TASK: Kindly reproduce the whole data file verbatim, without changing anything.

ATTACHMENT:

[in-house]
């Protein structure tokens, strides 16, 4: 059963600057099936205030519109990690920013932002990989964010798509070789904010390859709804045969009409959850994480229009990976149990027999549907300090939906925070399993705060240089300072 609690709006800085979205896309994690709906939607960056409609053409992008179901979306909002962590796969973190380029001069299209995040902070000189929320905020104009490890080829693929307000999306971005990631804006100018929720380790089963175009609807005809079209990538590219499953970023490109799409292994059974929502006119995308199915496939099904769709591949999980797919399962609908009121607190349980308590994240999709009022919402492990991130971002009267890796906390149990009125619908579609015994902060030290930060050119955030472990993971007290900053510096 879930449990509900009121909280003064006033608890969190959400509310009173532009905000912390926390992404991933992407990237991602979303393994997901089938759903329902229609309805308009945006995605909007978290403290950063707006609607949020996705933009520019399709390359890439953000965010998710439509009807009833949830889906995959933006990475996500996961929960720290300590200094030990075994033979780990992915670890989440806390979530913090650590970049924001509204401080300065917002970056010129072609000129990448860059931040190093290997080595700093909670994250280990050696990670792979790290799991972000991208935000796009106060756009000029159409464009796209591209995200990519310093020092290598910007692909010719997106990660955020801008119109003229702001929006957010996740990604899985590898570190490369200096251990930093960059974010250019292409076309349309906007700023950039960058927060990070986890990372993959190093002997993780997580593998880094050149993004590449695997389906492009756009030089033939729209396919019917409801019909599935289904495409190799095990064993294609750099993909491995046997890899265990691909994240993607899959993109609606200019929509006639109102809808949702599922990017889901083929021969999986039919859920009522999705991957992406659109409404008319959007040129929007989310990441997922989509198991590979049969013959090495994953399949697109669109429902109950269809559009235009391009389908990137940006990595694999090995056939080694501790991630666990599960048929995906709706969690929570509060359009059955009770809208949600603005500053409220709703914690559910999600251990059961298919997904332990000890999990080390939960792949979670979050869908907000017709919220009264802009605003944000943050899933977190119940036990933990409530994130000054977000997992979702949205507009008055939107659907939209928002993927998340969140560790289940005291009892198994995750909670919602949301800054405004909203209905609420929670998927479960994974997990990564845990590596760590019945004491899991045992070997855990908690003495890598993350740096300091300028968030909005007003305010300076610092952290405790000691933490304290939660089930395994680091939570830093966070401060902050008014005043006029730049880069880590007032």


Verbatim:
[in-house]
């Protein structure tokens, strides 16, 4: 059963600057099936205030519109990690920013932002990989964010798509070789904010390859709804045969009409959850994480229009990976149990027999549907300090939906925070399993705060240089300072 609690709006800085979205896309994690709906939607960056409609053409992008179901979306909002962590796969973190380029001069299209995040902070000189929320905020104009490890080829693929307000999306971005990631804006100018929720380790089963175009609807005809079209990538590219499953970023490109799409292994059974929502006119995308199915496939099904769709591949999980797919399962609908009121607190349980308590994240999709009022919402492990991130971002009267890796906390149990009125619908579609015994902060030290930060050119955030472990993971007290900053510096 879930449990509900009121909280003064006033608890969190959400509310009173532009905000912390926390992404991933992407990237991602979303393994997901089938759903329902229609309805308009945006995605909007978290403290950063707006609607949020996705933009520019399709390359890439953000965010998710439509009807009833949830889906995959933006990475996500996961929960720290300590200094030990075994033979780990992915670890989440806390979530913090650590970049924001509204401080300065917002970056010129072609000129990448860059931040190093290997080595700093909670994250280990050696990670792979790290799991972000991208935000796009106060756009000029159409464009796209591209995200990519310093020092290598910007692909010719997106990660955020801008119109003229702001929006957010996740990604899985590898570190490369200096251990930093960059974010250019292409076309349309906007700023950039960058927060990070986890990372993959190093002997993780997580593998880094050149993004590449695997389906492009756009030089033939729209396919019917409801019909599935289904495409190799095990064993294609750099993909491995046997890899265990691909994240993607899959993109609606200019929509006639109102809808949702599922990017889901083929021969999986039919859920009522999705991957992406659109409404008319959007040129929007989310990441997922989509198991590979049969013959090495994953399949697109669109429902109950269809559009235009391009389908990137940006990595694999090995056939080694501790991630666990599960048929995906709706969690929570509060359009059955009770809208949600603005500053409220709703914690559910999600251990059961298919997904332990000890999990080390939960792949979670979050869908907000017709919220009264802009605003944000943050899933977190119940036990933990409530994130000054977000997992979702949205507009008055939107659907939209928002993927998340969140560790289940005291009892198994995750909670919602949301800054405004909203209905609420929670998927479960994974997990990564845990590596760590019945004491899991045992070997855990908690003495890598993350740096300091300028968030909005007003305010300076610092952290405790000691933490304290939660089930395994680091939570830093966070401060902050008014005043006029730049880069880590007032």